Absolutely not.  My primary method of diagnosis is based on the patient intake, physical exam findings, laboratory results, and diagnostic imaging studies.  I use those tools to formulate the best diagnosis and treatment plan possible.  Following that I then use the ODRT to “check my work” – slightly adjust dosages, decide between two similar supplements (e.g. does the patient need Szygium tincture or garlic extract to address their yeast overgrowth?), and verify my diagnosis.  Let us look at one more example to illustrate this:


Please recall the case of Laura, above.  Say I had my working diagnosis of adrenal fatigue and planned to treat with herbs, B vitamins, and magnesium (this successfully treats 90% of such cases).  Upon using the ODRT her body “tells” me that there is Lyme bacteria growing in her system.  At that point I ask Laura if she ever had a tick bite (please note that only 50% of Lyme patients report a tick bite) – she tells me that she’s not sure but that she is an avid camper and recalls having a strange rash once about 10 years ago (months before her symptoms started).  I go on to ask her about whether she has brain fog, whether her symptoms come and go, whether she has sinuses issues, knee pain – she says “yes” to all of these typical Lyme symptoms.  I then use the ODRT to test my modified protocol (including some Lyme-killing herbs, etc.), find it to be right on the money, and the patient begins treatment.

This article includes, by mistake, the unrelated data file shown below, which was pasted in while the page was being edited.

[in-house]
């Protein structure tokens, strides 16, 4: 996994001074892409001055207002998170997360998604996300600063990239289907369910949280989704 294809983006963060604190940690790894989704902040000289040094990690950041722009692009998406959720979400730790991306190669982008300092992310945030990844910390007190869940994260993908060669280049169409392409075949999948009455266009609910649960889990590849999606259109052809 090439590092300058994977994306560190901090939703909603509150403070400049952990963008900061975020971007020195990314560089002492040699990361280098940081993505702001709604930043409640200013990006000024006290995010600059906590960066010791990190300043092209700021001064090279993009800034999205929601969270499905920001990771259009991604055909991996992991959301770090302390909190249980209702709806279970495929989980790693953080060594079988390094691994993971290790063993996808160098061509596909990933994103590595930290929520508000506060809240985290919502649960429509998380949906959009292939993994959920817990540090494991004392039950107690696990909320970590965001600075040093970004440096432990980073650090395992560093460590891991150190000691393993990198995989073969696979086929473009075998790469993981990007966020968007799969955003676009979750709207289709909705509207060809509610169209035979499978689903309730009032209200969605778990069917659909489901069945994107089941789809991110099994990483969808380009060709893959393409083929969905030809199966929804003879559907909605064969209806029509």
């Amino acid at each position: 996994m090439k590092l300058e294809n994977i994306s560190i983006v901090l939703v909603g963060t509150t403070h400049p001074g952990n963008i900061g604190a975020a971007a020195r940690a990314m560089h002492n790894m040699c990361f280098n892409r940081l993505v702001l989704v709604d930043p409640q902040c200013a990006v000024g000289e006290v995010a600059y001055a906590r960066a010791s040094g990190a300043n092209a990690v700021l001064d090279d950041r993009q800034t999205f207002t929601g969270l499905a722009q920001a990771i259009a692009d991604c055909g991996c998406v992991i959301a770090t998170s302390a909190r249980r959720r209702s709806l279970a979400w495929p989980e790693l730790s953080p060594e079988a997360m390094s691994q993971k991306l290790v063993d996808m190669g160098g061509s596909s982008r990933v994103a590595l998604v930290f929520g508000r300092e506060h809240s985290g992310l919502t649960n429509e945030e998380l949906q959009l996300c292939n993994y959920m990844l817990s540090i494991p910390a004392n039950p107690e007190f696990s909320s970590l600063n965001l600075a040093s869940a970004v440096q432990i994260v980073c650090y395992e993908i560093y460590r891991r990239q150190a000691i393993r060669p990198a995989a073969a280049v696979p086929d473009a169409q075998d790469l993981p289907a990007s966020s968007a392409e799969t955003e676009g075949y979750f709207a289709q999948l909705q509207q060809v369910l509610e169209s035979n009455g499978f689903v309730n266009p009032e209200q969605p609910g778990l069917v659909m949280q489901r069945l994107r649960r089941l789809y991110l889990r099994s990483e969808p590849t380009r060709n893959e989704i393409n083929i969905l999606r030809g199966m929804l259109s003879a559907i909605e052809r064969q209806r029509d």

In this case the ODRT helped me to fine tune my diagnosis by prompting me to ask my patient the right exploratory questions.  Did I change my diagnosis to Lyme disease based on ODRT?  Not at all – the new symptoms that were uncovered with ODRT were responsible for that.

© 2012 by Dr. Bryan Rade ND and Dr. Taryn Deering ND